Why Are Employees Not Wear Their Hearing Protection?

Did you know that four million workers go to work each day in damaging noise? Ten million people in the U.S. already have a noise-related hearing loss. In 2007, approximately 23,000 cases were reported of occupational hearing loss that was great enough to cause hearing impairment (and these are only the ones that get reported!).

As you can imagine, we are simply not doing enough to prevent hearing loss in America. Yes, we are giving earplugs and earmuffs to our employees, but getting employees to wear them when they need to might be another story.  Many factors affect low HPD (hearing protection device) usage:

  1. Lack of Comfort: Several studies have recommended that comfort be given more emphasis than NRR (noise reduction rating).  More comfort with subsequently greater worker acceptance (i.e., wear time) but less attenuation, may still give more overall protection versus high attenuation but less wear time!  Simply stated, getting the worker to wear the earplugs when they need to is more important that the rating on the product.
  2. Lack of Availability on the Jobsite: While this comment might be more relevant to a construction site, convenience is critical.  If HPDs are not readily available, workers are not likely to leave their job location to go find them.
  3. Lack of Training on Proper HPD Use: Training and the importance to workers of feeling that they can properly select and don HPDs is a critical factor in their decision to wear them.
  4. Over Attenuation: Many of our customers select HPDs solely on the basis of high NRR. However, many TWA (time weighted average) occupational noise exposures are 95 dBA or less.  An HPD that delivers 10 dB of actual attenuation will cover many exposures and reduce noise exposure to below 85 dB.  Just remember that ANSI suggests that attenuation below 70 dBA is considered “overprotection” that may needlessly interfere with speech communication or warning signals and should be avoided. It is best to shoot for a protected level of 75 – 80 dB (as long as you get the employee below 85 dB).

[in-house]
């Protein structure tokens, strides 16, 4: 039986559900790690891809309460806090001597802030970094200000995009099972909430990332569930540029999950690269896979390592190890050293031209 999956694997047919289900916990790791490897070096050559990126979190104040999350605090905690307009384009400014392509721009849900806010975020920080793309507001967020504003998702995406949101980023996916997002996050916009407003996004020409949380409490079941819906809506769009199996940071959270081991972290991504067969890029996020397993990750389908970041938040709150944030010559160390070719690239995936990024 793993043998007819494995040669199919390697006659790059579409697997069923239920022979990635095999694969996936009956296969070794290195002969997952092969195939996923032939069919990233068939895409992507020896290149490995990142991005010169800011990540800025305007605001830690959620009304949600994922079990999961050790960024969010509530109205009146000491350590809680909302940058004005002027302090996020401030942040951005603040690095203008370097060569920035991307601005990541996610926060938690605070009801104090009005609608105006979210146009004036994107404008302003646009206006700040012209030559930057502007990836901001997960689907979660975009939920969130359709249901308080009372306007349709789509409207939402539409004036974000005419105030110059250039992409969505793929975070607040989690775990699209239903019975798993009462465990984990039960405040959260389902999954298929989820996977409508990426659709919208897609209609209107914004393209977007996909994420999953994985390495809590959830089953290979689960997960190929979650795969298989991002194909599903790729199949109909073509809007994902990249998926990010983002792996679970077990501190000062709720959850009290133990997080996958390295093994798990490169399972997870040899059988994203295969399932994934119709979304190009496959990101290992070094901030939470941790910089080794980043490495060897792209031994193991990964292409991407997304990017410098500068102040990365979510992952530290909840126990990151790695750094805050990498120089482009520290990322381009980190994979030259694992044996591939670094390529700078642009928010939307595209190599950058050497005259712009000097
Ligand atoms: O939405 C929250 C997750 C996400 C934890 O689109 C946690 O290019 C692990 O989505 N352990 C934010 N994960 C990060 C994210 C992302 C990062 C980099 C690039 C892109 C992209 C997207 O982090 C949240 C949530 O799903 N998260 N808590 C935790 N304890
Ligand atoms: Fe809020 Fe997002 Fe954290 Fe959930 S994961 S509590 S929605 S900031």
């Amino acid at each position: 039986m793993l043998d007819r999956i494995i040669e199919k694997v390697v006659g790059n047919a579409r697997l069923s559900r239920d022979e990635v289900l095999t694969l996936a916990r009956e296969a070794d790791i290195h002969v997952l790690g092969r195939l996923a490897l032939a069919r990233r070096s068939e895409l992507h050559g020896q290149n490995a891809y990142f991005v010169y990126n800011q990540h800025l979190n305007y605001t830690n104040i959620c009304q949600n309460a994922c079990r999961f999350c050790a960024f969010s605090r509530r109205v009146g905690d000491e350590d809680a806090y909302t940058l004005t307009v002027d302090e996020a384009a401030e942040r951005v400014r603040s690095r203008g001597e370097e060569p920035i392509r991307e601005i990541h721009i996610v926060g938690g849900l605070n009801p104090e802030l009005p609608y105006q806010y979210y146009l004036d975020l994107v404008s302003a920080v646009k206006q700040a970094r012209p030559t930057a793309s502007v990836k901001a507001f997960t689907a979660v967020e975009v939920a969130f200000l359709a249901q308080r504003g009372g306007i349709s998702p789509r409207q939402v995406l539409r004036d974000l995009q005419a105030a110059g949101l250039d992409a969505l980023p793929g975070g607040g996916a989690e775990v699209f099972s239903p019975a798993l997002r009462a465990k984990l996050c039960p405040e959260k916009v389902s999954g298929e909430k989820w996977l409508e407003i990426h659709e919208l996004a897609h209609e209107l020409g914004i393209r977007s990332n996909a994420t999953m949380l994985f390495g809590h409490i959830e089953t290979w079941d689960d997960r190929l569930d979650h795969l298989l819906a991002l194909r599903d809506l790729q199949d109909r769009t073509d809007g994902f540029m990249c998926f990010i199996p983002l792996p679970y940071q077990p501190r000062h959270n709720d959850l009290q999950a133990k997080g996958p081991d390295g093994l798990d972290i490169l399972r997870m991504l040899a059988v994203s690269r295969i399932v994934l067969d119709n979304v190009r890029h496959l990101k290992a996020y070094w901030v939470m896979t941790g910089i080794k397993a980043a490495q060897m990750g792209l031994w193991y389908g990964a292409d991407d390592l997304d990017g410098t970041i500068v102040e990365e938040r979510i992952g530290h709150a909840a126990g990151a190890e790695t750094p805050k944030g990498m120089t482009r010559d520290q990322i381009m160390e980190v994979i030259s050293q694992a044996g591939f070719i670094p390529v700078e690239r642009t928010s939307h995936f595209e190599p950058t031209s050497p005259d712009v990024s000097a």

5. Personal Selection: In some cases, our customers only provide one type of HPD to their employees. Any single product may overprotect some workers or be uncomfortable to others. Ear canal size and shape varies significantly from person to person. A protector that fits well for one person with good attenuation may be uncomfortable and perform poorly for the next person. OSHA even mentions in a Letter of Interpretation that a selection of HPDs should be available to employees.
  6. Fit Testing of an HPD: Last, but not least, I strongly believe in the importance of employee fit test documentation for any hearing protective device. Whether we use a fancy machine to conduct the earplug fit test or having a trainer observe the process, it is very important that all employees minimally demonstrate their ability to put their earplug in correctly (or earmuff onto their head!).  By documenting this, employees have no excuse as to not wearing their HPD out on the construction site or the factory floor. Management has documentation on the type of plug/muff that an employee was fitted with and signed off on. Now the employee is accountable!

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